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American Bobtail Breed Description

This American Bobtail Breed Description Article is Listed in American Bobtail Cat Breed Information

American Bobtail Breed Description

American Bobtail Cat | Breed History | Breed Description

Anyone who has researched the American Bobtail already knows the story of “Yodie”, the feral brown tabby kitten with a bobbed tail found on an Indian Reservation in Southern Arizona. That was back in the 1960’s. And while bobtailed kittens had been around for generations, familiar to both early settlers and Native Americans, it was the adoption of Yodie and his subsequent breeding to a domestic Siamese that eventually lead to the drafting of the first breed standard for the American Bobtail.

Since the first written standard in 1970, outcrossings and simultaneous breedings throughout North America of feral, naturally short-tailed cats occurred, and the standard changed to include new colors and pattern variations. Having withstood rocky beginnings as a breed, the American Bobtail was accepted by The International Cat Association (TICA) in 1989 as a New Breed.

  

While recognition by other associations such as ACFA (American Cat Fanciers Association) and International Cat Exhibitors (ICE) has since transpired, the American Bobtail Breeders Association is currently aiming for status as a new breed with the Cat Fanciers Association (CFA). To that end, the American Bobtail was exhibited at the 1999 February Annual for CFA as an upcoming new breed. On February 6th of 2000 the American Bobtail was recognized by the CFA at their semi-annual meeting in Houston as a new breed!

Where the bobtail came from is not known. The decidedly wild appearance of the American Bobtail brown tabby, complete with cheek fuzz and ear tips, combined with feral beginnings, lends one to speculate about its origin and compare it to the wild bobcat or lynx. Yet DNA tests have been unsuccessful in providing any genetic link to these wild cats and the American Bobtail is considered to be a totally domestic creature, not a hybrid of any kind.

The length of the tail of the American Bobtail is a small yet still puzzling part of this cat. Whether it gets its naturally shortened tail from the same dominant gene which controls the Manx, the gene which endows the Japanese Bobtail, similar genetics that give the wild bobcat its shortened tail, or if it’s a different gene factor altogether, has not yet been established. It is known that the gene produces variations of shortened tails, from no tails (rumpies) to stumpy tails (risers), to half length tails. Breeders of the American Bobtail are, in their ongoing development of the breed, gathering data in an attempt to identify some genetic pattern.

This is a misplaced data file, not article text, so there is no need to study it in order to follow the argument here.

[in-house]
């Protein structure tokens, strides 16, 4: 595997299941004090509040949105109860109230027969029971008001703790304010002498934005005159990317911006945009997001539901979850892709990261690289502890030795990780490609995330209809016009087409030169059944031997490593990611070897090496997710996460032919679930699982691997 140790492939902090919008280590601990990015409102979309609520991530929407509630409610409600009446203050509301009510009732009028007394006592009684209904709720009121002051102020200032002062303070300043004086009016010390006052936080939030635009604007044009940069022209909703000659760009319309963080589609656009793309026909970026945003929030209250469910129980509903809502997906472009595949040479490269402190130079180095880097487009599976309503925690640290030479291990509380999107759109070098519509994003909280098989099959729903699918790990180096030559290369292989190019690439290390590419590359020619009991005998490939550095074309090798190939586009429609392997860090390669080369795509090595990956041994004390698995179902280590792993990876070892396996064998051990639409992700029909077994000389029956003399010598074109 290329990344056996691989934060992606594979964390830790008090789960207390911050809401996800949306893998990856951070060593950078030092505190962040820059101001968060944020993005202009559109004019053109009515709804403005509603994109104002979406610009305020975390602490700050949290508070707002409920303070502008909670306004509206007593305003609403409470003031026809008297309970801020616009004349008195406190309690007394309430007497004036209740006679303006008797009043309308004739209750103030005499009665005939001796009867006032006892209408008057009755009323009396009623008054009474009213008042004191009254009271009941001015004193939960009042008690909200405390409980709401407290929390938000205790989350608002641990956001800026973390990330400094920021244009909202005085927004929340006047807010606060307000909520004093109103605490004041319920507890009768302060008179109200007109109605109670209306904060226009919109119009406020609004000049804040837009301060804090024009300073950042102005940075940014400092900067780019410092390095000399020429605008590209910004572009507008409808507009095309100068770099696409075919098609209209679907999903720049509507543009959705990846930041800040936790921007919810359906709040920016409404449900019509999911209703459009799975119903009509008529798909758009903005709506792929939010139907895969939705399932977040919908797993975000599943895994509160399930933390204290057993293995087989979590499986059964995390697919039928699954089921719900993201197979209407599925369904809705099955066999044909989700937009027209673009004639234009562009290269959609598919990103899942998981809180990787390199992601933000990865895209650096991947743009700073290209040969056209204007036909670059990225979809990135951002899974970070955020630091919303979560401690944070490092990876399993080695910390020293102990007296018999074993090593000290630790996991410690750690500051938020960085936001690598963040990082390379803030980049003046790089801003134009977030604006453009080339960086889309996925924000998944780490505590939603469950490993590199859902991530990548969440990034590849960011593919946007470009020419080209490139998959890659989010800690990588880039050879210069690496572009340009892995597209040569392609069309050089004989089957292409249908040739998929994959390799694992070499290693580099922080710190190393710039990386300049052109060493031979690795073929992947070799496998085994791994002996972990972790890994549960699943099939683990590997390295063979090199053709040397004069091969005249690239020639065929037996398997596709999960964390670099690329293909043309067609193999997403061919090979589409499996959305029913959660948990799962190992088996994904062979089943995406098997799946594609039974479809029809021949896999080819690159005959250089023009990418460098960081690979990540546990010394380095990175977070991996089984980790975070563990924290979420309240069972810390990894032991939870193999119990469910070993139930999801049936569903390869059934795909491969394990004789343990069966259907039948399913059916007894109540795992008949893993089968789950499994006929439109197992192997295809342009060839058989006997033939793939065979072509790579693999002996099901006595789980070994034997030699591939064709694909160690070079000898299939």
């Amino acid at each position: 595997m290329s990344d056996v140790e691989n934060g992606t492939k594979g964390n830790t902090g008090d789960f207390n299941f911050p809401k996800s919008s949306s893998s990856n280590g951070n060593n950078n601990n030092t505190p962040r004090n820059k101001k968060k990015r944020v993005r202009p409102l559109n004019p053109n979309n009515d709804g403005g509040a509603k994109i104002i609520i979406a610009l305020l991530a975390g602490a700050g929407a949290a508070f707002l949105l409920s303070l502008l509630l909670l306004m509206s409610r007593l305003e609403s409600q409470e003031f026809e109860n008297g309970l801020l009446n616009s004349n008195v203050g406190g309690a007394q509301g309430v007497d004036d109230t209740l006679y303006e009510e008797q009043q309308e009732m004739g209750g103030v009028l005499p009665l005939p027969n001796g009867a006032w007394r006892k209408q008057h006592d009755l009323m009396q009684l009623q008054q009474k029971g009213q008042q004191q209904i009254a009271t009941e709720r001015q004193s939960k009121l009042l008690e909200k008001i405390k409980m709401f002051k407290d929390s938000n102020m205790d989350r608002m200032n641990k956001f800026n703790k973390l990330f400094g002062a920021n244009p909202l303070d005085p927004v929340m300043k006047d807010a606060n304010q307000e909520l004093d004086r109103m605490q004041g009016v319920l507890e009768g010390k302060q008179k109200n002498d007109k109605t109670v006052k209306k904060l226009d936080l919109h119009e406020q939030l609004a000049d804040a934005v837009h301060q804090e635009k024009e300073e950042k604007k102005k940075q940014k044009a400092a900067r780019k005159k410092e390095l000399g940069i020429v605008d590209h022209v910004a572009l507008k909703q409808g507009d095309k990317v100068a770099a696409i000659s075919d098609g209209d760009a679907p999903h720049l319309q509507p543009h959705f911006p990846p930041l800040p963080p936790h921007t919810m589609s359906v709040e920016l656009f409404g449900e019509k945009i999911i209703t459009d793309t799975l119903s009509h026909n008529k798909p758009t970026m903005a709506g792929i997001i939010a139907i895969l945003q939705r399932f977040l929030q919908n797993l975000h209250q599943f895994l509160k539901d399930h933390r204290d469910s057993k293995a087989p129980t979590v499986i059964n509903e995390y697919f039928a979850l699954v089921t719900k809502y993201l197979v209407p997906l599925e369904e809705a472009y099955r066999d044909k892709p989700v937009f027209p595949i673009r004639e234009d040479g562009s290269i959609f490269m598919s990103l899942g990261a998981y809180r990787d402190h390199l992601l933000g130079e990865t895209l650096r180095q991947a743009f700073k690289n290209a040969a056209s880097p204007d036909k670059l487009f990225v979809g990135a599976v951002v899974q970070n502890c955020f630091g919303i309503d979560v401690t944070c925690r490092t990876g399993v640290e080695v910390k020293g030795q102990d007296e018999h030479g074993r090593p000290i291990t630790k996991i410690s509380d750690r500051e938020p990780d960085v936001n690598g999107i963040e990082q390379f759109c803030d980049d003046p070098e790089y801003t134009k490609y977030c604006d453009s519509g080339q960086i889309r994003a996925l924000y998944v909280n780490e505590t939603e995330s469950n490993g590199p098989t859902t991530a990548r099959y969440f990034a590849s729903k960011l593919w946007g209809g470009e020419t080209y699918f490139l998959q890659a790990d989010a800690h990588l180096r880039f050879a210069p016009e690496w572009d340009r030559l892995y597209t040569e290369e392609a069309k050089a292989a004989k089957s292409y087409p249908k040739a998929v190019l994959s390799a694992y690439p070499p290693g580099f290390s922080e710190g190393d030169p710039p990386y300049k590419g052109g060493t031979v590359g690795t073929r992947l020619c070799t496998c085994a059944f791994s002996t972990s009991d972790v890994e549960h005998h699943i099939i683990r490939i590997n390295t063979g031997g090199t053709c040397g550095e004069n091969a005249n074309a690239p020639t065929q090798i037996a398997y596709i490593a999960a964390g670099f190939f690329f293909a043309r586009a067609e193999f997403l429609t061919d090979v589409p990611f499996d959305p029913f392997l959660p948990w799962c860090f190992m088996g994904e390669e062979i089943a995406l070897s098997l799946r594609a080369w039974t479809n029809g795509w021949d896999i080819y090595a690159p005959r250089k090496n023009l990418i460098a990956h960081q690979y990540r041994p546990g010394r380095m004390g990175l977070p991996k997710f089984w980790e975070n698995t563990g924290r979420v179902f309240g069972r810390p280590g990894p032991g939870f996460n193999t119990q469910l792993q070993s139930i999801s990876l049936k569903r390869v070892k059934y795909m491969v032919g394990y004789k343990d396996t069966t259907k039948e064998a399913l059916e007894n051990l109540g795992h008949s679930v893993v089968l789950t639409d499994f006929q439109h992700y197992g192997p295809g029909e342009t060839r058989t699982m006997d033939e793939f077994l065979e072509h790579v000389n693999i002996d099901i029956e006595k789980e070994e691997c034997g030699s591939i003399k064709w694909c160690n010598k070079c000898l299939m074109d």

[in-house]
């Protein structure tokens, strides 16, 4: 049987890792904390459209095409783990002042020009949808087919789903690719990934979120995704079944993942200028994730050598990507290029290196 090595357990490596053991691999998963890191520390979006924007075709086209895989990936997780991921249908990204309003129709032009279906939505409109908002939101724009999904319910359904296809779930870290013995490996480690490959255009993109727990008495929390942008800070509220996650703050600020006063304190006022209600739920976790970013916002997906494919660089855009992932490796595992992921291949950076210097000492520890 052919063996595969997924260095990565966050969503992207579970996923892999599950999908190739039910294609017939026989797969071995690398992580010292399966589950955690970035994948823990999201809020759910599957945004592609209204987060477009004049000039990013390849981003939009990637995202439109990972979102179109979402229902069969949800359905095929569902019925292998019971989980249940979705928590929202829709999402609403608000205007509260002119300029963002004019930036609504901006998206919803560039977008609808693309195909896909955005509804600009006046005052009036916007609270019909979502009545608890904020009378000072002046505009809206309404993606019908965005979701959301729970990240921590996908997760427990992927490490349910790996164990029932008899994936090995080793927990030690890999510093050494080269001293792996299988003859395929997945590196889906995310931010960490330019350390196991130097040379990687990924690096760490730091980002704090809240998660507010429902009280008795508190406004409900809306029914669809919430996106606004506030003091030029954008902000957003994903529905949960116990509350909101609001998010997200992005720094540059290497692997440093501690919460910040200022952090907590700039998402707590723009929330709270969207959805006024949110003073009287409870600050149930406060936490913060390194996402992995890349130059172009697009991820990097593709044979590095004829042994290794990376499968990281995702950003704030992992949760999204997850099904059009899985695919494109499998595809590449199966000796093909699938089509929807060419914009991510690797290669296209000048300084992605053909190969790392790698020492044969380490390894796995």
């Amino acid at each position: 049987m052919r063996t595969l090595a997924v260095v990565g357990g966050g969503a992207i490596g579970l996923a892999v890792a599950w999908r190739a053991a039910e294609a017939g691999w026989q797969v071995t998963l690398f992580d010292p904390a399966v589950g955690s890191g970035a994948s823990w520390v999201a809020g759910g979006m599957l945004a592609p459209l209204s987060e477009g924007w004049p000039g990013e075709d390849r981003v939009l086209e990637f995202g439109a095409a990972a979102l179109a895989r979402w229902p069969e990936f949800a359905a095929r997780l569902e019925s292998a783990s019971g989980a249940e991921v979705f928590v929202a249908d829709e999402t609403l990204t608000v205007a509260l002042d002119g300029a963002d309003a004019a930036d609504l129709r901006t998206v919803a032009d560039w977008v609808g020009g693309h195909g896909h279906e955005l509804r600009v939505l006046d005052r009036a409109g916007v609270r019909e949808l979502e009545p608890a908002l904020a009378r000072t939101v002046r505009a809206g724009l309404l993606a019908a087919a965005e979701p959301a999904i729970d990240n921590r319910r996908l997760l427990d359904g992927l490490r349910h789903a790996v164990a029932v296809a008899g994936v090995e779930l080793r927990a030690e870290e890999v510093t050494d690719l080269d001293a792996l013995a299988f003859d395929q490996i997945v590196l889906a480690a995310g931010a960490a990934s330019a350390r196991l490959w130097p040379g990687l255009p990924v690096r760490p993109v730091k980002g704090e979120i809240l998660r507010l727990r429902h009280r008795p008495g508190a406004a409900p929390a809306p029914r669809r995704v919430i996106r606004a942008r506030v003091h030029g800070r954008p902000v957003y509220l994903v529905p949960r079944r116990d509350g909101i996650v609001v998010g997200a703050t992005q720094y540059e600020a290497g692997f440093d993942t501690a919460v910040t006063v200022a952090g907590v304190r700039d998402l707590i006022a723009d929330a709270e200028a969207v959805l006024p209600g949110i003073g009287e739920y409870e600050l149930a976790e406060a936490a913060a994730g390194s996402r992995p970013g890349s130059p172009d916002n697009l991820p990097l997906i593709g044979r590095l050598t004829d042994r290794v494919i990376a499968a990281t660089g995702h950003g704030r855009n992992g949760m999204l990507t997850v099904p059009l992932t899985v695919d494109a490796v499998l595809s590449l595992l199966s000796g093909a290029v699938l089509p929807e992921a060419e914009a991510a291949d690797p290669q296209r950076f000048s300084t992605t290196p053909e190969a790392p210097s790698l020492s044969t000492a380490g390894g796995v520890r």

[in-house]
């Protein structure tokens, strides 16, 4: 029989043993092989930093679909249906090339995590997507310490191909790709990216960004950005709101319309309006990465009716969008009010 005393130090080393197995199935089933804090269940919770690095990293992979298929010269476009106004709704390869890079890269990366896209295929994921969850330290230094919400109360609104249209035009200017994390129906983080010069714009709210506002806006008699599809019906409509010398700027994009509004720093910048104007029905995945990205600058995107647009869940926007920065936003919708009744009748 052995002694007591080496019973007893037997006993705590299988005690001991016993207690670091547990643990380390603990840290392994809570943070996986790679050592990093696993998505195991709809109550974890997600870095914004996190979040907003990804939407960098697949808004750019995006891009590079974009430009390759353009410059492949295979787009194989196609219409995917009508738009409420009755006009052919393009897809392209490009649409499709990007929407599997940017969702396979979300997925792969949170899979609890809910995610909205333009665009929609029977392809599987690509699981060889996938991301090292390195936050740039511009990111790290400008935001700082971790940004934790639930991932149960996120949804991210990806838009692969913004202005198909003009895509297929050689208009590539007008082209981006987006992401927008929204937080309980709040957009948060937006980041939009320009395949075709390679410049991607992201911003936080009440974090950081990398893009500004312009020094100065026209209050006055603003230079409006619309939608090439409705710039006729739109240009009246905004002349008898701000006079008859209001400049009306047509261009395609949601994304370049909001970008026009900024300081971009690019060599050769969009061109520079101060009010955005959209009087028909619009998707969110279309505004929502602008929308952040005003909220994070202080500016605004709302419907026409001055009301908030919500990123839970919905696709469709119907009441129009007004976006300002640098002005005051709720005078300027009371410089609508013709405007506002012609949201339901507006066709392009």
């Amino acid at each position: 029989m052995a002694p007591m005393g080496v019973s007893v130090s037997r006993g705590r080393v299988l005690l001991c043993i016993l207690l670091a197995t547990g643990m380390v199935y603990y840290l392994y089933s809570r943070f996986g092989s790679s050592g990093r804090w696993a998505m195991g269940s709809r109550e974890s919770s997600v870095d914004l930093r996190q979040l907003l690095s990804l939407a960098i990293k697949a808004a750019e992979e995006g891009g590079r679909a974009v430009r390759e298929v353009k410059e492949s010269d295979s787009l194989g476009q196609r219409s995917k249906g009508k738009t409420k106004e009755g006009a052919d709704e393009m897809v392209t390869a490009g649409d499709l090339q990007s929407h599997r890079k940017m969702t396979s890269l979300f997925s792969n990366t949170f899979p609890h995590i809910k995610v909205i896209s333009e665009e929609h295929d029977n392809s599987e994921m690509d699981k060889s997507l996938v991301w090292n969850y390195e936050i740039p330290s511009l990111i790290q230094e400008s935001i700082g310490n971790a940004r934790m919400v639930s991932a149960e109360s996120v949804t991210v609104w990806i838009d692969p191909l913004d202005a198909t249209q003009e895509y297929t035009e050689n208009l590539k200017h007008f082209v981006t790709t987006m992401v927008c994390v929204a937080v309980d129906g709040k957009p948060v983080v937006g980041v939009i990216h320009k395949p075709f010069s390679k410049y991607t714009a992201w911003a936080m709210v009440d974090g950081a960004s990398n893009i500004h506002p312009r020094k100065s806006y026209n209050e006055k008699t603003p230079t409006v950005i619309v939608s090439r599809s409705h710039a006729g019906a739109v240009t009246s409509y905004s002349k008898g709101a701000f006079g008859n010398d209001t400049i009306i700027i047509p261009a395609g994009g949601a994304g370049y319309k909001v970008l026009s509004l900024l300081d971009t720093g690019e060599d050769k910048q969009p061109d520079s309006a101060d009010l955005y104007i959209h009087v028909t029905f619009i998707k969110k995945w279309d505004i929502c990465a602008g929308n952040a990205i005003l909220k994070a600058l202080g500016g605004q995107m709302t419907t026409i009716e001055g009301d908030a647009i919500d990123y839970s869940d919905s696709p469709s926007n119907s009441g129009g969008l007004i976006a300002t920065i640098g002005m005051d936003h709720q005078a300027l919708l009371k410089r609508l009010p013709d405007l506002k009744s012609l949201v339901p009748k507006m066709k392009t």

Aside from its shortened tail, its elongated rectangular and athletic body, its naturally large feet (the polydactyl gene which produces extra toes in a cat is not permitted in the American Bobtail standard), its cheeks which sport a familiar ruff , and its lynx tipped ears, the American Bobtail is a magnificent creature in personality as well. To watch a Bobtail, muscles rippling, spring into action after some prey (either imaginary or real) is thrilling and awe inspiring. But to then have this same creature, with all the prowess that Mother Nature has bestowed to enable it to survive the wild, crawl onto your lap and purr quietly is the icing on the cake!

When you watch a Bobtail walk, you will immediately notice that its hind quarters are slightly higher than its shoulders. This “jacked-up Chevy” look contributes to the American Bobtail’s hunting appearance. When you pick up a full grown male (who averages in the neighborhood of 20 pounds) you will immediately be impressed with the muscle tone and strength that this cat possesses. And yet he will lean into you with his fuzzy cheeks and politely expect a rub.

The American Bobtail is a slow maturing breed, taking up to three years to satisfy its physical destiny. They are a low maintenance cat, with thick, double coats which are resilient both in the short haired or medium haired versions. The traditional brown tabby or the colored lynx point are the most popular color and pattern choices for those owners looking for a wild appearance.

The American Bobtail is a loyal and loving creature with above average intelligence. These easily trained cats have adaptable and warm personalities, are social with people, children and other pets. American Bobtail queens will readily adopt the kittens of another queen without fuss and rear them as their own. They have a distinctive vocabulary of chirps and yet are not a noisy or overly talkative cat. They learn their names, come when called and will run to greet you when you come through the door. A favorite game of the American Bobtail is fetch and while they are fun loving and frisky, they are neither overactive or destructive.

Since its humble and feral beginnings, the American Bobtail has developed to the point where today’s breeders have multi generation pedigree stock and no longer require the use of feral cats, although outcrosses are still permissible with a natural short-tailed domestic cat of non-pedigree background.

Though not yet widely recognized, by continued development and nurturing by a dedicated group of breeders, the American Bobtail is well on its way to becoming a familiar and favorite breed!